Several other teachers here at the hotel will also be going to Al-Jouf. So we’ll be traveling up together, scheduled to fly on Saturday (although – having seen the organisation here, it could be any day!). The company still hasn’t taken me to have the medical done. One teacher already left for Al-Jouf a couple days ago, before having his medical, so I may end up just having it done over there instead.

Also, during my meeting with the company yesterday, they were very happy to give an advance on the salary, which most teachers request for their first month in the country.

Since my last post, I’ve managed to meet several more teachers, some of which have been working here for up to two years already. It’s been very helpful to hear about their experience working with Al-Khaleej and to get lots of useful advice before setting out for Al-Jouf. It’s encouraging to discover that many of them have decided to continue working in Saudi Arabia and will be renewing their contract with Al-Khaleej. On the whole, it seems as though their experience has been very positive.

Now I just have to see what it’s like for myself!

!ان شاء الله خير

108 Degrees, Swimming… and Krispy Kreme Doughnuts!

So far, things have been pretty chilled out. My arrival date in Saudi Arabia was good timing, as it’s still a holiday here until Monday (normally the working week would begin on Saturday). So until Monday, all I can do is wait and relax at the hotel.

I have already bumped into some of the other teachers working for Al-Khaleej, who are also staying at the hotel. There’s one guy from England, two from Canada, and one Syrian who just arrived a few hours ago. Several other teachers will be arriving over the next week, including four from Sudan, who are arriving later today. So it turns out not all of the English teachers working for Al-Khaleej are native English speakers; some are (near) bilingual in Arabic and English.

I’ve heard that the new academic year begins sometime around the 15th of September, so the company is bringing in as many new teachers as possible before then. There’s still no news as to where I will be going, but I should find out soon, perhaps Monday.

I discovered yesterday that the hotel has a pool, so I’ve been taking full advantage of that! The weather is so hot over here (42° C/108° F today!) that it’s really refreshing to take a swim. It’s interesting to see how there is a giant wall surrounding the pool area, so as to block the view from any surrounding buildings. Also, apparently the hotel tries not to put anyone in the rooms that overlook the pool, especially any female guests. The segregation here is very obvious. At the shawerma place, for example, which is a pretty big restaurant, it was packed full of customers, but there was not a single woman to be found anywhere.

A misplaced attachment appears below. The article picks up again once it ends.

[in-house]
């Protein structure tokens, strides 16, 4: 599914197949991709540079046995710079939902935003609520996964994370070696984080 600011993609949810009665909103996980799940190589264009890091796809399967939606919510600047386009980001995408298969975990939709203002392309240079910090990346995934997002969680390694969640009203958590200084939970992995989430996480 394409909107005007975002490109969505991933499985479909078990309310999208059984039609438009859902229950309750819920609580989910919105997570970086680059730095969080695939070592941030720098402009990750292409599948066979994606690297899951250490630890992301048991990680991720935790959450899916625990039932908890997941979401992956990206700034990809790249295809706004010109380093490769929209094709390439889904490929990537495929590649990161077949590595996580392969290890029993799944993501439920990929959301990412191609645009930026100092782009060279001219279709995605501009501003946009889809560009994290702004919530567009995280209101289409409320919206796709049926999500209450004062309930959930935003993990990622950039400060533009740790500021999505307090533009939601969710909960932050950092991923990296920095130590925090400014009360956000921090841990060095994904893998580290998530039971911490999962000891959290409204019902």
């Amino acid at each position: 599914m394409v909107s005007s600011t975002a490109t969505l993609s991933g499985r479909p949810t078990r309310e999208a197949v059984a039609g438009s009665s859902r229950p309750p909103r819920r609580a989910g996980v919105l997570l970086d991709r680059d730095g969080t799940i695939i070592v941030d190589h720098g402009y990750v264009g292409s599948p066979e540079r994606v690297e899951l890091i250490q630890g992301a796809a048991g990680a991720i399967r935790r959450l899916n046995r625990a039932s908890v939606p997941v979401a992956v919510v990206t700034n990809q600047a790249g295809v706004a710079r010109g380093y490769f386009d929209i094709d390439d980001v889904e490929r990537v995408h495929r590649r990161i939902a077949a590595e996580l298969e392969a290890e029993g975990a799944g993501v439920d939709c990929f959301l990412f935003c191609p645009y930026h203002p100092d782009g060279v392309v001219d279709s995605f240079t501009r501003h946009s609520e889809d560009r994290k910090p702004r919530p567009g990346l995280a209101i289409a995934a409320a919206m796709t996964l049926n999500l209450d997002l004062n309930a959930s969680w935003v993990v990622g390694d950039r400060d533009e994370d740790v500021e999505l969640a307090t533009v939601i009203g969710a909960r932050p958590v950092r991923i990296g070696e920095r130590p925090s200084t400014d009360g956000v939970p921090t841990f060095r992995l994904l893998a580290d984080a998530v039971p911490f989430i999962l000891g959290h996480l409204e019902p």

For dinner last night, two of the other teachers and I went out to an Indian restaurant, just a five minute walk down the main road. The food was delicious and they had an open kitchen, so you could watch as your order was being prepared.

In fact, I’ve been pleasantly surprised by the huge variety of foods available here – everything from the West to the East that you can think of. They’ve got McDonald’s, Burger King, Pizza Hut, Dominoes, Subway and every kind of national food, from Mexican to Chinese! I even spotted a Krispy Kreme shop!

Today I had dinner with Osama and the new teacher from Syria. This time it was Jordanian, which Osama wanted to introduce to us as he is originally from Amman, Jordan. We ate something called “Al-Mansaf”, which was lamb on yellow rice and bread, over which you poured a watery yoghurt sauce, called “leban”. Along with soup and salad, the portion sizes were immense and none of us could finish all of it!

The hotel where I’m staying has Wi-Fi, so you might be able to catch me online at somepoint. The time difference here is two hours ahead of London. I’ll try to write some more over the next few days. In the meantime, I think I’m off to the pool again…

…Oh and here are a few photos from the hotel – 10 points for spotting the Mountain Dew!

Riyadh, Saudi Arabia

Here’s the update you’ve all been waiting for… I’ve finally arrived in Saudi Arabia! It’s been a very long day of traveling and needless to say I’m pretty exhausted. Although it’s already approaching 2:00am local time (midnight in London) and I’m shattered, I decided I’d stay up a bit longer and update my blog to let all of you know I have arrived safely. Even though I have only just arrived, I’ve already had some very interesting experiences, and I’m sure they will be the first of many more to come.